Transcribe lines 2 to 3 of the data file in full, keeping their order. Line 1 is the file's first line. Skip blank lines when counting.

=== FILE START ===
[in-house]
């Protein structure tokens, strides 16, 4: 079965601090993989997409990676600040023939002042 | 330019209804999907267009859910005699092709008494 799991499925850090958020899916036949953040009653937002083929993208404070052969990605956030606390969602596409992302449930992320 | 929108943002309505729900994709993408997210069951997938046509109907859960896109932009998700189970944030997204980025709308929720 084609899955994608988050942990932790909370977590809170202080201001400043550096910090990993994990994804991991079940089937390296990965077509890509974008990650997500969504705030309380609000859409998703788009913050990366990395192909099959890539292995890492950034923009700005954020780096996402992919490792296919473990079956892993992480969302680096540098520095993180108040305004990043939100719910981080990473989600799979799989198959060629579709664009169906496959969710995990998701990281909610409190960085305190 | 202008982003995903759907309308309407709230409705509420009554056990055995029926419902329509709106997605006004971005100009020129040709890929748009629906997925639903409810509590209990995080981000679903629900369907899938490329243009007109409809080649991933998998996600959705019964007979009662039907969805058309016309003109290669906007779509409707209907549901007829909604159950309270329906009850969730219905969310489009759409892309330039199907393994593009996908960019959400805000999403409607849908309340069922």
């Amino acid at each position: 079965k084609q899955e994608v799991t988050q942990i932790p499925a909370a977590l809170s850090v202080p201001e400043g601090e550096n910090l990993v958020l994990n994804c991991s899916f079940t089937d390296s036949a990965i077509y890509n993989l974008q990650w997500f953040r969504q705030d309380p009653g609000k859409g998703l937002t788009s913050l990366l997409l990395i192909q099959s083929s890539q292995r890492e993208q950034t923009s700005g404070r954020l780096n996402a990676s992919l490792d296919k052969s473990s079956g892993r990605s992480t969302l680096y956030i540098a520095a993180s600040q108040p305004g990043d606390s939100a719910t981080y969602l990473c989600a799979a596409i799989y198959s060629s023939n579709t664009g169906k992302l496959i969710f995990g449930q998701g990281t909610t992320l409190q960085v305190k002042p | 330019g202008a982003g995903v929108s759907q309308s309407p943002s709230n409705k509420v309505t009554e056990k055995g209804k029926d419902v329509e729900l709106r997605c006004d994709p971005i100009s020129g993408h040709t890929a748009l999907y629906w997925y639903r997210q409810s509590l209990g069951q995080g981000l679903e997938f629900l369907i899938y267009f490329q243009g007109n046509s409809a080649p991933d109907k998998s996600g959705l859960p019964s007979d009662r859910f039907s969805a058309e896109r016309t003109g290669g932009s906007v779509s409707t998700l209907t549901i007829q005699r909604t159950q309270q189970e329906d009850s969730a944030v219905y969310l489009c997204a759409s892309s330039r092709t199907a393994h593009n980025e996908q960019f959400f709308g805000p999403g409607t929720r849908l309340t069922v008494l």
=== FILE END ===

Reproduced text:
């Protein structure tokens, strides 16, 4: 079965601090993989997409990676600040023939002042 | 330019209804999907267009859910005699092709008494 799991499925850090958020899916036949953040009653937002083929993208404070052969990605956030606390969602596409992302449930992320 | 929108943002309505729900994709993408997210069951997938046509109907859960896109932009998700189970944030997204980025709308929720 084609899955994608988050942990932790909370977590809170202080201001400043550096910090990993994990994804991991079940089937390296990965077509890509974008990650997500969504705030309380609000859409998703788009913050990366990395192909099959890539292995890492950034923009700005954020780096996402992919490792296919473990079956892993992480969302680096540098520095993180108040305004990043939100719910981080990473989600799979799989198959060629579709664009169906496959969710995990998701990281909610409190960085305190 | 202008982003995903759907309308309407709230409705509420009554056990055995029926419902329509709106997605006004971005100009020129040709890929748009629906997925639903409810509590209990995080981000679903629900369907899938490329243009007109409809080649991933998998996600959705019964007979009662039907969805058309016309003109290669906007779509409707209907549901007829909604159950309270329906009850969730219905969310489009759409892309330039199907393994593009996908960019959400805000999403409607849908309340069922």
């Amino acid at each position: 079965k084609q899955e994608v799991t988050q942990i932790p499925a909370a977590l809170s850090v202080p201001e400043g601090e550096n910090l990993v958020l994990n994804c991991s899916f079940t089937d390296s036949a990965i077509y890509n993989l974008q990650w997500f953040r969504q705030d309380p009653g609000k859409g998703l937002t788009s913050l990366l997409l990395i192909q099959s083929s890539q292995r890492e993208q950034t923009s700005g404070r954020l780096n996402a990676s992919l490792d296919k052969s473990s079956g892993r990605s992480t969302l680096y956030i540098a520095a993180s600040q108040p305004g990043d606390s939100a719910t981080y969602l990473c989600a799979a596409i799989y198959s060629s023939n579709t664009g169906k992302l496959i969710f995990g449930q998701g990281t909610t992320l409190q960085v305190k002042p | 330019g202008a982003g995903v929108s759907q309308s309407p943002s709230n409705k509420v309505t009554e056990k055995g209804k029926d419902v329509e729900l709106r997605c006004d994709p971005i100009s020129g993408h040709t890929a748009l999907y629906w997925y639903r997210q409810s509590l209990g069951q995080g981000l679903e997938f629900l369907i899938y267009f490329q243009g007109n046509s409809a080649p991933d109907k998998s996600g959705l859960p019964s007979d009662r859910f039907s969805a058309e896109r016309t003109g290669g932009s906007v779509s409707t998700l209907t549901i007829q005699r909604t159950q309270q189970e329906d009850s969730a944030v219905y969310l489009c997204a759409s892309s330039r092709t199907a393994h593009n980025e996908q960019f959400f709308g805000p999403g409607t929720r849908l309340t069922v008494l």